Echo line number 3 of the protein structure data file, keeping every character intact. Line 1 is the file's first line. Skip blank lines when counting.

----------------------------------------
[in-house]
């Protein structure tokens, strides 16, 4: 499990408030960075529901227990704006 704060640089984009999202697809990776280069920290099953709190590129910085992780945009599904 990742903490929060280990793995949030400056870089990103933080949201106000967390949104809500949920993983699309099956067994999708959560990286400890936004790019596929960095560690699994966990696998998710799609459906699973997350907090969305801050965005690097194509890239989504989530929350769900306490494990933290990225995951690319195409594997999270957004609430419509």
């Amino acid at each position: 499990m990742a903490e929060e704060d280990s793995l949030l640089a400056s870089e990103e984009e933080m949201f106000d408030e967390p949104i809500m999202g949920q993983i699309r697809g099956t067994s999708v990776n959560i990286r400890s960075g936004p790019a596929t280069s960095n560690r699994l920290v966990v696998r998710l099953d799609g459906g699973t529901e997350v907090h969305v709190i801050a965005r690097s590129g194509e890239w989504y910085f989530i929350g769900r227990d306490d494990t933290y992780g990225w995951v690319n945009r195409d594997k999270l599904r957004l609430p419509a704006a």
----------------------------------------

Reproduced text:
């Amino acid at each position: 499990m990742a903490e929060e704060d280990s793995l949030l640089a400056s870089e990103e984009e933080m949201f106000d408030e967390p949104i809500m999202g949920q993983i699309r697809g099956t067994s999708v990776n959560i990286r400890s960075g936004p790019a596929t280069s960095n560690r699994l920290v966990v696998r998710l099953d799609g459906g699973t529901e997350v907090h969305v709190i801050a965005r690097s590129g194509e890239w989504y910085f989530i929350g769900r227990d306490d494990t933290y992780g990225w995951v690319n945009r195409d594997k999270l599904r957004l609430p419509a704006a």